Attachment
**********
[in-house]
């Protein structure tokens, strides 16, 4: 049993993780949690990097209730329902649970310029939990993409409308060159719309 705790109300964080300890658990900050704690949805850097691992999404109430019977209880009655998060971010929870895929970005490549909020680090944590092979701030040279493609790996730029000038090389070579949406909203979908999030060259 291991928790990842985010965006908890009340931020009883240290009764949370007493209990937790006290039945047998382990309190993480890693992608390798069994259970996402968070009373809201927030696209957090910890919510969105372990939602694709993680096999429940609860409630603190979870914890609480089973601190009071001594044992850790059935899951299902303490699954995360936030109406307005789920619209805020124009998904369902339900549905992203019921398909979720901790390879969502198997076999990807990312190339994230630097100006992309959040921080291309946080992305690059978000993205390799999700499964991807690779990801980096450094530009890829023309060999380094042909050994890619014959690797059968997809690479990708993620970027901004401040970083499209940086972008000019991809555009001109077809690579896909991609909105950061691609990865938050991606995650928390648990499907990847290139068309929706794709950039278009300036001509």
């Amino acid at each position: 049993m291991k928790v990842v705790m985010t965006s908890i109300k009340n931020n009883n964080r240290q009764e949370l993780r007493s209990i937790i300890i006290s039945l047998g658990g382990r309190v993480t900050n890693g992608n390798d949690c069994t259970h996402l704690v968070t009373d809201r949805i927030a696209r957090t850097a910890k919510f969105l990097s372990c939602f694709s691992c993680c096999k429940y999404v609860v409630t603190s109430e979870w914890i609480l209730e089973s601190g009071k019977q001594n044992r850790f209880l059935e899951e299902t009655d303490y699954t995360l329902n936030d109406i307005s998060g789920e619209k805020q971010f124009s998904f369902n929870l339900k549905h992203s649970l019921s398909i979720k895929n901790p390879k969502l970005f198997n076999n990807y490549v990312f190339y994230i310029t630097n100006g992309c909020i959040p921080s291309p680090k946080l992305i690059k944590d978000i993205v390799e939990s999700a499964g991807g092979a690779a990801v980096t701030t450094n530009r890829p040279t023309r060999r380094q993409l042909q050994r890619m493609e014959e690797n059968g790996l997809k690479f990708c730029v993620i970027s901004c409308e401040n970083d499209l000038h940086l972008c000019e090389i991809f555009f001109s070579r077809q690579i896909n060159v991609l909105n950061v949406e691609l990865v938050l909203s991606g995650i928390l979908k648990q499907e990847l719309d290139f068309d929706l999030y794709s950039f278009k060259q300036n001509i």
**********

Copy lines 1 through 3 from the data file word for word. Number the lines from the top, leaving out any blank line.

[in-house]
């Protein structure tokens, strides 16, 4: 049993993780949690990097209730329902649970310029939990993409409308060159719309 705790109300964080300890658990900050704690949805850097691992999404109430019977209880009655998060971010929870895929970005490549909020680090944590092979701030040279493609790996730029000038090389070579949406909203979908999030060259 291991928790990842985010965006908890009340931020009883240290009764949370007493209990937790006290039945047998382990309190993480890693992608390798069994259970996402968070009373809201927030696209957090910890919510969105372990939602694709993680096999429940609860409630603190979870914890609480089973601190009071001594044992850790059935899951299902303490699954995360936030109406307005789920619209805020124009998904369902339900549905992203019921398909979720901790390879969502198997076999990807990312190339994230630097100006992309959040921080291309946080992305690059978000993205390799999700499964991807690779990801980096450094530009890829023309060999380094042909050994890619014959690797059968997809690479990708993620970027901004401040970083499209940086972008000019991809555009001109077809690579896909991609909105950061691609990865938050991606995650928390648990499907990847290139068309929706794709950039278009300036001509």
């Amino acid at each position: 049993m291991k928790v990842v705790m985010t965006s908890i109300k009340n931020n009883n964080r240290q009764e949370l993780r007493s209990i937790i300890i006290s039945l047998g658990g382990r309190v993480t900050n890693g992608n390798d949690c069994t259970h996402l704690v968070t009373d809201r949805i927030a696209r957090t850097a910890k919510f969105l990097s372990c939602f694709s691992c993680c096999k429940y999404v609860v409630t603190s109430e979870w914890i609480l209730e089973s601190g009071k019977q001594n044992r850790f209880l059935e899951e299902t009655d303490y699954t995360l329902n936030d109406i307005s998060g789920e619209k805020q971010f124009s998904f369902n929870l339900k549905h992203s649970l019921s398909i979720k895929n901790p390879k969502l970005f198997n076999n990807y490549v990312f190339y994230i310029t630097n100006g992309c909020i959040p921080s291309p680090k946080l992305i690059k944590d978000i993205v390799e939990s999700a499964g991807g092979a690779a990801v980096t701030t450094n530009r890829p040279t023309r060999r380094q993409l042909q050994r890619m493609e014959e690797n059968g790996l997809k690479f990708c730029v993620i970027s901004c409308e401040n970083d499209l000038h940086l972008c000019e090389i991809f555009f001109s070579r077809q690579i896909n060159v991609l909105n950061v949406e691609l990865v938050l909203s991606g995650i928390l979908k648990q499907e990847l719309d290139f068309d929706l999030y794709s950039f278009k060259q300036n001509i």